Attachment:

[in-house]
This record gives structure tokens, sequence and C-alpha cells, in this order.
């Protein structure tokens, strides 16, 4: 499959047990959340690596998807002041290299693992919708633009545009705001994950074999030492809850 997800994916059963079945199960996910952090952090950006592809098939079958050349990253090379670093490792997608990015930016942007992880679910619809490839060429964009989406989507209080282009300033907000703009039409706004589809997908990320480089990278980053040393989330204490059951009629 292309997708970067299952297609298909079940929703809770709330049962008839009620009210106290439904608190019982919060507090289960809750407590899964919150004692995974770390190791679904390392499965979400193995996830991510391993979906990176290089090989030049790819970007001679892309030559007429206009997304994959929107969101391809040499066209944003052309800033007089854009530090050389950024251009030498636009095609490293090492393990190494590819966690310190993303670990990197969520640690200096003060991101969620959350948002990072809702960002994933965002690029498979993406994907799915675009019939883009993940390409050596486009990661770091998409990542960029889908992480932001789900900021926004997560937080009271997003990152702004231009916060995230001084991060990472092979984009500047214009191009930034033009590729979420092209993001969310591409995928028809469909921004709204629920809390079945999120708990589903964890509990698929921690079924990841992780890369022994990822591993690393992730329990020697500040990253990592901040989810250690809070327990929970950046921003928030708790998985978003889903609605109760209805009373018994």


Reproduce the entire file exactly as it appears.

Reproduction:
[in-house]
This record gives structure tokens, sequence and C-alpha cells, in this order.
């Protein structure tokens, strides 16, 4: 499959047990959340690596998807002041290299693992919708633009545009705001994950074999030492809850 997800994916059963079945199960996910952090952090950006592809098939079958050349990253090379670093490792997608990015930016942007992880679910619809490839060429964009989406989507209080282009300033907000703009039409706004589809997908990320480089990278980053040393989330204490059951009629 292309997708970067299952297609298909079940929703809770709330049962008839009620009210106290439904608190019982919060507090289960809750407590899964919150004692995974770390190791679904390392499965979400193995996830991510391993979906990176290089090989030049790819970007001679892309030559007429206009997304994959929107969101391809040499066209944003052309800033007089854009530090050389950024251009030498636009095609490293090492393990190494590819966690310190993303670990990197969520640690200096003060991101969620959350948002990072809702960002994933965002690029498979993406994907799915675009019939883009993940390409050596486009990661770091998409990542960029889908992480932001789900900021926004997560937080009271997003990152702004231009916060995230001084991060990472092979984009500047214009191009930034033009590729979420092209993001969310591409995928028809469909921004709204629920809390079945999120708990589903964890509990698929921690079924990841992780890369022994990822591993690393992730329990020697500040990253990592901040989810250690809070327990929970950046921003928030708790998985978003889903609605109760209805009373018994």